“For me, love was just lust with jealousy added. Everything else was total nonsense.”
For starters, I would like to address the notion of a Volume 1 and a Volume 2. There is no Volume I and Volume 2. These are not sequels. It is one long movie (between 4.5 and 5.5 hours, depending if you watch the Director’s Cuts or not) that was split into two films for theatrical release purposes (and for the sanity of the audience). Think of it like Kill Bill, only with lots of close up shots of hairy pussy.
Before we get into Nymphomaniac, I feel I must address where it falls within his body of work. Lars von Trier makes series of trilogies connected by themes: Europa (The Element of Crime, Epidemic, and Europa), Golden Heart (Breaking the Waves, The Idiots, and Dancer in the Dark), and USA: Land of Opportunity (Dogville – von Trier’s masterpiece, Manderlay, and the unproduced Wasington).
Nymphomaniac is Part III of his Depression Trilogy, a very personal inflection for von Trier. Part I is Antichrist, a similar film in tone and superior in execution to Nymphoniac, telling the story of a woman who is so traumatized by the death of her child while she was having sex that she devotes her life to being sexually punished. Part II is Melancholia – for my money von Trier’s most indulgent, boring, and overrated film – which is about a woman whose depression over her husband’s disappearance is exacerbated by the pending destruction of the world.
Nymphomaniac is the story of Joe (Charlotte Gainsbourg, in yet another bold role) and how sex simultaneously gave her meaning and ruined her life. The film, like all of the director’s work, has a fairy tale quality, illuminated by its very over written dialogue, moralizing tone, and storybook structure.
Joe is found bloodied and barely alive in a snow laden alleyway by Seligman (von Trier stalwart, Stellan Skarsgard). She refuses to allow him to call the police or an ambulance; as he learns when he takes her back to his house, she is “a horrible person.” The intimation is that she deserved her abuse. And for the next four plus hours, she is going to tell us why.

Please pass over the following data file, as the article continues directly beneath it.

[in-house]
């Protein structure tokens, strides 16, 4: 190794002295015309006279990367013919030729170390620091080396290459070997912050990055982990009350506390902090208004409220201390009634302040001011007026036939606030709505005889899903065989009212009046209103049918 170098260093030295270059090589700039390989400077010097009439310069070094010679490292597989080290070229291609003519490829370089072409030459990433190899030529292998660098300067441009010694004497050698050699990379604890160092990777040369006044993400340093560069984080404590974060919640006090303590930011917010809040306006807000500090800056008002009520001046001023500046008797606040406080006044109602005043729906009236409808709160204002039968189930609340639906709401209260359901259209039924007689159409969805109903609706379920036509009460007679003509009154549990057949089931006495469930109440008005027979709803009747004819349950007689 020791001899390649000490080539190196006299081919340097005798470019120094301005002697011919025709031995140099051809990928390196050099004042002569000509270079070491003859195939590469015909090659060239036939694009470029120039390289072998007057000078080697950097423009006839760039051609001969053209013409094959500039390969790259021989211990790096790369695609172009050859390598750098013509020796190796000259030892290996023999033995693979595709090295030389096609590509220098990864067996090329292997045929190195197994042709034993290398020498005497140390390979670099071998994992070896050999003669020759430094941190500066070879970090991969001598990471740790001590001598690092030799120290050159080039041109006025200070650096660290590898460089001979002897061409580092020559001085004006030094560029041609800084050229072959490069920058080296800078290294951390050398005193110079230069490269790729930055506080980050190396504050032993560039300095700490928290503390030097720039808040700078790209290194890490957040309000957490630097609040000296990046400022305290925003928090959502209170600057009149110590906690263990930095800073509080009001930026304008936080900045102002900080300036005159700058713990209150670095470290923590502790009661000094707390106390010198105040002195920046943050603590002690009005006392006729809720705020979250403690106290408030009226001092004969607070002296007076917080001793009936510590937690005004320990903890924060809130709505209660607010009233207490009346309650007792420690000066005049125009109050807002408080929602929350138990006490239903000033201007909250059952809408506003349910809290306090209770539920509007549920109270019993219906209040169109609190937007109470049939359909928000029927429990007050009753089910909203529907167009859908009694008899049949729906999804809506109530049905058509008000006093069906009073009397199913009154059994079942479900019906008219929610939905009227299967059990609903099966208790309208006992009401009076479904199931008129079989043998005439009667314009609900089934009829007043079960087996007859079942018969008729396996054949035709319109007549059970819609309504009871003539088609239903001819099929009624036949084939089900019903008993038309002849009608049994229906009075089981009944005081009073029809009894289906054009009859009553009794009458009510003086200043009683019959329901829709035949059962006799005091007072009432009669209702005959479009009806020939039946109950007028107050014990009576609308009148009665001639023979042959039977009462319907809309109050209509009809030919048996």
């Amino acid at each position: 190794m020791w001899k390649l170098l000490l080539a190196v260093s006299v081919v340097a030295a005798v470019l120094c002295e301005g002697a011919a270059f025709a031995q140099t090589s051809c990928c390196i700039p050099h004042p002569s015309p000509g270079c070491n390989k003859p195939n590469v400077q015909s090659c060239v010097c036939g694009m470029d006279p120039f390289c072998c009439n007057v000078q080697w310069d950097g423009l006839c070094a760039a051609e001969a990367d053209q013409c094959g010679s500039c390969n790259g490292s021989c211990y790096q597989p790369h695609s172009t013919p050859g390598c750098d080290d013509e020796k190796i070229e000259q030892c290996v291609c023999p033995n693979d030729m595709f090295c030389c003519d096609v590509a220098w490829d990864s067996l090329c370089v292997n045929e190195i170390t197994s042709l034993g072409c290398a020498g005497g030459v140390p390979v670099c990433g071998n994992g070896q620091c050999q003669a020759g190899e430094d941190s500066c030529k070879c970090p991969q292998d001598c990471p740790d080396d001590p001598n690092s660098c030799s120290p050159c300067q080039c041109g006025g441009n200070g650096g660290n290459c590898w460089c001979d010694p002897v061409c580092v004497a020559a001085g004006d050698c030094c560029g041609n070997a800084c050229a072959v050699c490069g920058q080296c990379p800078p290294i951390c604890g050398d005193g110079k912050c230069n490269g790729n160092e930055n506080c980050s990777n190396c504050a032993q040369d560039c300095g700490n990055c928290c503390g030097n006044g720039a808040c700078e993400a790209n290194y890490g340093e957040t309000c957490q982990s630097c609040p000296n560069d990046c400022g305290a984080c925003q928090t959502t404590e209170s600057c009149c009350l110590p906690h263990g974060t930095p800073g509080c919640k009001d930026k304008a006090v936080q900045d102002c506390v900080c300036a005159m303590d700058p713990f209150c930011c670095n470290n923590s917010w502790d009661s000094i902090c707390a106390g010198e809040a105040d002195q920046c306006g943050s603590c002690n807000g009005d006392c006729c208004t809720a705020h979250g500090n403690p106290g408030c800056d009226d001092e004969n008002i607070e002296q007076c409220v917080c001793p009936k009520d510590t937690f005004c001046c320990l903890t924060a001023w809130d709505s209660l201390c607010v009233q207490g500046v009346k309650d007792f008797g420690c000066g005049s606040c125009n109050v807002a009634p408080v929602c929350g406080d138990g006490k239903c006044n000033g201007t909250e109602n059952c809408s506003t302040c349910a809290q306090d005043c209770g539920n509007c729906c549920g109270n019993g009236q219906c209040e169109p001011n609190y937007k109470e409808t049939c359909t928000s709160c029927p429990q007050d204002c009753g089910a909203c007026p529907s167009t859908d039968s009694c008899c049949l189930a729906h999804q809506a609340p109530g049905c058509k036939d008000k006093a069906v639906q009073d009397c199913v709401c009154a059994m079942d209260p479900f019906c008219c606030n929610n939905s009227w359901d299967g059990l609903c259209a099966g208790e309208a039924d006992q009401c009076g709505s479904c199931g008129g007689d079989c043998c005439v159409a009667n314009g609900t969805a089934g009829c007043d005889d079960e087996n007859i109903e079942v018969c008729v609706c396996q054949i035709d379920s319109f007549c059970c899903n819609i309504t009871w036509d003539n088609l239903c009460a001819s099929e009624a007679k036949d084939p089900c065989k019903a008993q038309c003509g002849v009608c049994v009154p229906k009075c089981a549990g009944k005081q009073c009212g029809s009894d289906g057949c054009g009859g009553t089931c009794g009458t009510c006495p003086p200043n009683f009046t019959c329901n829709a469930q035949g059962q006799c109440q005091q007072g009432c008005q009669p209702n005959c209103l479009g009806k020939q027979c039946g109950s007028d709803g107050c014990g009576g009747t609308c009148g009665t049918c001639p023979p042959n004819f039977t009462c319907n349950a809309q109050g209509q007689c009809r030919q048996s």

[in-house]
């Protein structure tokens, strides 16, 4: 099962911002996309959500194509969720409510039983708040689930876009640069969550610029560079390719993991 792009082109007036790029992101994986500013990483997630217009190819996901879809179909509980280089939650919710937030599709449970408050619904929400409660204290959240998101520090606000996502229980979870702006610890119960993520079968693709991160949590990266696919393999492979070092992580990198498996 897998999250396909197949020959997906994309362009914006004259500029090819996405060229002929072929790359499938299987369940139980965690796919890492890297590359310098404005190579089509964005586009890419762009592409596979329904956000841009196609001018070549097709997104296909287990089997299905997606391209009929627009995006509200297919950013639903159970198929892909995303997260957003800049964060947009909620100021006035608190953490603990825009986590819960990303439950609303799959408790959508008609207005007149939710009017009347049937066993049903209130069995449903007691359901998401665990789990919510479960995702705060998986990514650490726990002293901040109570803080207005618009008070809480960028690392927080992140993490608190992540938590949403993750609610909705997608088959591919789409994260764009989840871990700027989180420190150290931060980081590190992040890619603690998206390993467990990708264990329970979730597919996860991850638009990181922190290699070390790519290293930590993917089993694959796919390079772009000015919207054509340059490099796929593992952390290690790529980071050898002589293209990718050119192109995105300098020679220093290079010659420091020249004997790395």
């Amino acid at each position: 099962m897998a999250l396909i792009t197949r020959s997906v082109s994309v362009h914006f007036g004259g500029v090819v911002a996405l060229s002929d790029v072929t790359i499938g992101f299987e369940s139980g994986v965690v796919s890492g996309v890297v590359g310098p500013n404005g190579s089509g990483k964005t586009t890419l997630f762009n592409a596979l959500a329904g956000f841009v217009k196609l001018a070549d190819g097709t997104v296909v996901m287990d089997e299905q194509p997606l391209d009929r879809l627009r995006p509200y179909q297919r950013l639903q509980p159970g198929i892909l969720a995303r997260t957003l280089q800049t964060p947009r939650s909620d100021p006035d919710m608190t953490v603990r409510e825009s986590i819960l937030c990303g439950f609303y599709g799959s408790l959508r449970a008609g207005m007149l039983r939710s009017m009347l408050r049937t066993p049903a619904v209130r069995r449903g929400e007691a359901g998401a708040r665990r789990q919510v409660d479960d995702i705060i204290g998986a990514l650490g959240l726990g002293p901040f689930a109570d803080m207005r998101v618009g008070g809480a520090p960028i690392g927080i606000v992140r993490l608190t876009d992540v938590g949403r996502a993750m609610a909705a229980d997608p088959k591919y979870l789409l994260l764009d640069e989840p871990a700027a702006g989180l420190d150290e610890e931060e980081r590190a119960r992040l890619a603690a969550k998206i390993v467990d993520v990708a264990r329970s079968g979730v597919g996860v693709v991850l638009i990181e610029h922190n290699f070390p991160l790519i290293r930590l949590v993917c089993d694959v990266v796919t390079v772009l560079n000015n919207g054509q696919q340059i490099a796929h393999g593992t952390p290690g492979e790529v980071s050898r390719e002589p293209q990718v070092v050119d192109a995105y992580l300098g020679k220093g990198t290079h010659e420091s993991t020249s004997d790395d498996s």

What follows are a series of sexual encounters and experiences, ranging from “discovering her cunt” at two years old to abandoning her child for the daily beatings of a man she knows only as “K” to her time as a dominatrix style mafioso. Each chapter is heavily narrated by Joe from Selingard’s home and intercut with polemical conversations on the merits of faith, nature, love, and sexuality. It reminds one of the Marquis de Sade’s Conversations between a Priest and a Dying Man only not as eloquently written and even less necessary. These seemingly endless scenes, while setting up a well structured and inevitable ending, read as theatrical in the most negative of ways and not only slow up the action, but damn near bring the whole thing to a screeching halt.
Fortunately, there are another seemingly endless series of scenes both “pornographic” and dramatic (and dramatically pornographic) to make you want to start the film over and give it another chance. For me, these scenes are where the film really finds its wings. The acting by the amazing cast – notably Stacy Martin as Young Joe and Gainsbourg – is layered and daring not only for their physical nudity (although that would be enough for Hollywood standards), but for their emotional nudity. Unfortunately, not enough people will suffer through the quagmire to mine the diamonds buried at the bottom of the swamp when they are filling out their Oscar ballots. Other stand-out performances include Shia LaBeouf as Joe’s one true love, Jerome; Jamie Bell as the sadistic K; and Uma Thurman in a phenomenal turn as the jilted wife of one of Joe’s latest conquests – seriously, why do more directors not give her a chance?